For all of the time that Catwoman has been around, there have been numerous and varied iterations, providing a wealth of options to cosplayers. It’s always a delight to see a Catwoman at a convention, whether she’s in the old-school cape and suit, the various versions from Batman '66, the patched latex donned by Michelle Pfeiffer in the Batman Returns film, the body suit and cowl of the ‘90s animated series, or even the sleek and sophisticated look of the newer outfits based on Darwyn Cooke's fan-favorite redesign. In all forms, these cosplayers embody DC’s finest thief and famous femme fatale.

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We Read To Challenge Ourselves: An Interview With Mariko Tamaki [Pride Week]


Writer and performance artist Mariko Tamaki is one of the breakout talents of her generation. She recently published the YA novel Saving Montgomery Sole through Roaring Brook Press, and her 2014 original graphic novel This One Summer, co-authored by her cousin Jillian Tamaki, made history last year as the first comics work to win both the prestigious Caldecott Honor for exceptional picture art and the Printz Honor for best Young Adult literature. The book also won an Eisner and an Ignatz!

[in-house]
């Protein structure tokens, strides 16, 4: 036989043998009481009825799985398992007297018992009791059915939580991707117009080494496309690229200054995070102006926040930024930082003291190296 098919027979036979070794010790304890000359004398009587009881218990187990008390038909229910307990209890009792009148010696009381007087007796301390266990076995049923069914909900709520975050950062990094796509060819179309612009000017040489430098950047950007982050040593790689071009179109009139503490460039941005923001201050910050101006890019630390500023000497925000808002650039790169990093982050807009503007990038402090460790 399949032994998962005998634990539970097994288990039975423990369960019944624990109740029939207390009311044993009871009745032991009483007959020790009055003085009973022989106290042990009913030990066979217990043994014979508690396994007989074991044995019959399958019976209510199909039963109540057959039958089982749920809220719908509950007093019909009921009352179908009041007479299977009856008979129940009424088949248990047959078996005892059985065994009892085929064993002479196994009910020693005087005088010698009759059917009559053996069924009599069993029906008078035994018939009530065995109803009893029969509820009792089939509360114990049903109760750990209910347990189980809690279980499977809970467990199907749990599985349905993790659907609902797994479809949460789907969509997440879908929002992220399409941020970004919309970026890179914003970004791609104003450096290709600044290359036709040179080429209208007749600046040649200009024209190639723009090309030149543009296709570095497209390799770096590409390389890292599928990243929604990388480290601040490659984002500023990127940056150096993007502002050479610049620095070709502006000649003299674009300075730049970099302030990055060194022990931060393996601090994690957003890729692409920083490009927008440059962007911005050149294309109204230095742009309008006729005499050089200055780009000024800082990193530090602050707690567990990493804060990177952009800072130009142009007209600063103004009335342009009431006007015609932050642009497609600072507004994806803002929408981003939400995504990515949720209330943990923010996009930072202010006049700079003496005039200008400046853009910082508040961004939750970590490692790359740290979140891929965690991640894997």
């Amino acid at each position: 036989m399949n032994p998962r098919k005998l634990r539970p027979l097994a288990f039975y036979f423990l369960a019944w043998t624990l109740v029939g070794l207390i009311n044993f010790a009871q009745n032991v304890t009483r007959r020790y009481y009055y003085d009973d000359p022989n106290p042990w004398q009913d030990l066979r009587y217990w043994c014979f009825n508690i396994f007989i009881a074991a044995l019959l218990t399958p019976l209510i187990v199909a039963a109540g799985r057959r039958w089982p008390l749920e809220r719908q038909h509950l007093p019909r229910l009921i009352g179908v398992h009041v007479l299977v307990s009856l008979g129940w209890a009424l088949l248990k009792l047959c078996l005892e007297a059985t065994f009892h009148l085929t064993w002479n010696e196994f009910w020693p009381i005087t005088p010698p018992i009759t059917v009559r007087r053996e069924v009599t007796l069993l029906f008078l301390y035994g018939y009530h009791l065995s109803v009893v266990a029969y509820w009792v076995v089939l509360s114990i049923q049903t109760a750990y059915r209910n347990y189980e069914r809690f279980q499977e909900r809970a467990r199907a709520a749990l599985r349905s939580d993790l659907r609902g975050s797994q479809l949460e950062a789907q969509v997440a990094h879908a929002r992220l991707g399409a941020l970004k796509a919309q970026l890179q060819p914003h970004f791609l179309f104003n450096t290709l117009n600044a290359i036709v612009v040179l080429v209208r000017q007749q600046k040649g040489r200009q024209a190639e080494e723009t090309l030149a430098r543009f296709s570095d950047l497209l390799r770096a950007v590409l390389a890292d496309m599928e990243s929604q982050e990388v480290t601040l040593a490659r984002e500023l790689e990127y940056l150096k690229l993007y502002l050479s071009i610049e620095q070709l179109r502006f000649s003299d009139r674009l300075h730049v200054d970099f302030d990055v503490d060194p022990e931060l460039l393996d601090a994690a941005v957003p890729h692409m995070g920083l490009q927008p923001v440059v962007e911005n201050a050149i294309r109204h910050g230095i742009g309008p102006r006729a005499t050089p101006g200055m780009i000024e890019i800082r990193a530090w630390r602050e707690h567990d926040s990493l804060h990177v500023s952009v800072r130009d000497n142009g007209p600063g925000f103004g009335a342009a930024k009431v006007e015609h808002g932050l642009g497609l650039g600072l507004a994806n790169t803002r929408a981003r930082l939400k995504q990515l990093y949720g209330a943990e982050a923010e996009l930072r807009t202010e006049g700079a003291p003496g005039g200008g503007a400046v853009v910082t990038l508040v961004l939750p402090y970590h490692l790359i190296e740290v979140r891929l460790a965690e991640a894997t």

In recognition of her tremendous success, ComicsAlliance talked with Tamaki for a career-spanning interview about Saving Montgomery Sole, This One Summer, her performance art, and the importance of queer characters and stories in her work --- starting with a look back at Skim, the Tamakis' groundbreaking story of a Japanese-Canadian outsider at a Catholic girls' school.

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The Case For Queer Superboy [Pride Week]